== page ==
FRESH AIR

Latest IAEA report on Iran suggests a critically dangerous situation

Sep 13, 2022 | Ran Porat

Iranian centrifuges (Credit: Shutterstock)
Iranian centrifuges (Credit: Shutterstock)

On Sept. 7, the International Atomic Energy Agency (IAEA) published its periodical report on Iran’s nuclear program.

The report was analysed by the US-based Institute for Science and International Security (ISIS).

 

Main conclusions from the IAEA report

 

Enrichment

  • Iran’s breakout time is now ZERO – with breakout time defined as the period required to produce enough weapons grade uranium (WGU, more than 90% purity) for one atomic warhead.
  • Iran can produce enough WGU for 3 warheads in one month.
  • Iran’s stockpiles of 20% and 60% highly enriched uranium continue to grow – according to the ISIS analysis, Iran has amassed “55.6 kilograms (kg) (in uranium mass or U mass) of near 60 percent enriched uranium in UF6 form, or 82.2 kg (in hexafluoride mass or hex mass)” an increase of 12.5kg in total  from the previous quarterly report.

TABLE 1: Enriched Uranium Quantities

Chemical Form August 30, 2021 November 6, 2021 March 3, 2022 May 15, 2022 August 21, 2022
Totals of Enriched Uranium in all chemical forms, <5 %
<20 % and <60 % enriched
2441.3 2489.7 3197.1 3809.4 3940.9
  • Iran’s nuclear research and development activities carry on in full swing – including installation and operation tests of various newer models of centrifuges, able to enrich much more quickly,  in underground facilities at Fordow and Natanz; and experimenting with ‘skipping’ stages to quickly jump from Low Enriched Uranium (LEU) to Highly Enriched Uranium (HEU). Enriched uranium production capacities also continue to improve.

TABLE 2: Quantity of enriching centrifuges and enrichment capacity

Facility Number of enriching centrifuges Enrichment capacity in SWU/yr IR-1 equivalent
Natanz 7964 12426 13807
Fordow 1376 2135 2372
Natanz PFEP* 536 2025 2250
Total 9876 16586 18429
  • Two-thirds of Iran’s stock of 60% HEU are stored at the nuclear sites at Esfahan, where a capability to produced enriched uranium metalessential for the core of a nuclear warhead – is maintained.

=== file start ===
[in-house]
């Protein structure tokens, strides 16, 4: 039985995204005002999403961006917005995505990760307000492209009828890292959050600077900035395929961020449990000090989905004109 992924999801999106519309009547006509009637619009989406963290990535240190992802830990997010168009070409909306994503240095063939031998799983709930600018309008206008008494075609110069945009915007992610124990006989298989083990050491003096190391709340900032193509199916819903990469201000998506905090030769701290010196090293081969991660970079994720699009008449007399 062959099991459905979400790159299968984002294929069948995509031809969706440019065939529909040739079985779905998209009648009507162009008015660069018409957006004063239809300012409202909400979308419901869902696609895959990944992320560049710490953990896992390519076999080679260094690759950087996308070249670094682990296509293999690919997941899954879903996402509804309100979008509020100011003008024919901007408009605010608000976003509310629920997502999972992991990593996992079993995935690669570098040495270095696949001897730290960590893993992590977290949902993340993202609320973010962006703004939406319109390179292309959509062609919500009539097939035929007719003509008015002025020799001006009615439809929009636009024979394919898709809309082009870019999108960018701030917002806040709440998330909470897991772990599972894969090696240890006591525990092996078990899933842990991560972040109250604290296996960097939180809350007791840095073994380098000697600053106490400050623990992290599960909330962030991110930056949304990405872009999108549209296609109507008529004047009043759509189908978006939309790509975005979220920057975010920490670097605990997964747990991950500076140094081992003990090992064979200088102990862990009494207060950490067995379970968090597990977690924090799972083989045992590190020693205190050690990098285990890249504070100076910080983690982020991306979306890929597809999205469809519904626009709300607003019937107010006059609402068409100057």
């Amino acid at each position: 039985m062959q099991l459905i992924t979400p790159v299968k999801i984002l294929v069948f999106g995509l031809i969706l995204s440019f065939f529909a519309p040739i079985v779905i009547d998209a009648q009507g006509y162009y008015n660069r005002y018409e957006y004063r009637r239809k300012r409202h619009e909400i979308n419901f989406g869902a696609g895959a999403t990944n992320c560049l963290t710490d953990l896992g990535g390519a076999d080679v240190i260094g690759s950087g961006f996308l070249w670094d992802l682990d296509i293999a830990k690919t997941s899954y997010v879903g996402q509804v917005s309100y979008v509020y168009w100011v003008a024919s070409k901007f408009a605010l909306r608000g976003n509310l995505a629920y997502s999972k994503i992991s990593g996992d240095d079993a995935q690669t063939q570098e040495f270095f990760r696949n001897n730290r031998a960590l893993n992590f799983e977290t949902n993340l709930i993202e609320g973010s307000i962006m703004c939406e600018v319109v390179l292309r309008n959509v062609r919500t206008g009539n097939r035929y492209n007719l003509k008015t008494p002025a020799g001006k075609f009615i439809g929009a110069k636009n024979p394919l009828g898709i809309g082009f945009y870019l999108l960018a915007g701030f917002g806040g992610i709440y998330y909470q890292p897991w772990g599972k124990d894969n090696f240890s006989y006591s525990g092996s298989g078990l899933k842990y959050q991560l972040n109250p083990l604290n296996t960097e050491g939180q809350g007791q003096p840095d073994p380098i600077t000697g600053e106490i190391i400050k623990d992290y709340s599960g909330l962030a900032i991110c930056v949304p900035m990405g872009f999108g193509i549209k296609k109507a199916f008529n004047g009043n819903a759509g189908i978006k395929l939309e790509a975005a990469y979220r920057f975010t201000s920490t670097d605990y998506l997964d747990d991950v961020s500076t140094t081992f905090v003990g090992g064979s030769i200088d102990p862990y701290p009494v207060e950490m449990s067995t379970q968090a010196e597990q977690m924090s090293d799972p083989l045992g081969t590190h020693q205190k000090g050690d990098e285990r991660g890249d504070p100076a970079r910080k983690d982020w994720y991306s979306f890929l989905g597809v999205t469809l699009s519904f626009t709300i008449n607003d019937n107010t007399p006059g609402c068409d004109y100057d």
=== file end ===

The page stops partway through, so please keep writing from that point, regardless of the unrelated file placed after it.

IAEA monitoring

  • The IAEA’s ability to monitor Iran’s current and past nuclear activities is almost ZERO – the agency warns that it can no longer “provide assurance of the peaceful nature of Iran’s nuclear program.” Put differently, the IAEA currently cannot do its job of guaranteeing that Teheran is not using its nuclear program to produce weapons of mass destruction.
  • Many of the Agency’s surveillance cameras have been removed by Iran over recent months. In addition, Teheran still holds on to 1.5 years of footage from these and other IAEA cameras. This means that current enrichment is not being effectively supervised.
  • Moreover, it is currently impossible to determine accurately what has been happening with regards to enrichment processes during that time, or, indeed, to determine if materials and/or equipment (such as centrifuges, parts of centrifuges and machinery to produce centrifuges previously used at the Karaj facility) have been diverted to be used for military uses.

 

Unresolved issues

  • No progress was made in the IAEA investigation of Iran’s nuclear weapons project (AMAD project) and the other ‘unexplained’ and suspicious findings at several undeclared locations – sites at Turquz-Abad, Lavizan-Shian, Teheran, Mervian and the recently resurfaced Golab Dareh site – suggesting illegal possible military dimensions (PMD) work may have been carried out at these secret sites.
  • It is entirely possible that more undeclared nuclear locations exist that are either under IAEA investigation or have yet to be discovered. This is because Iran continues to refuse to cooperate with the PMD investigations.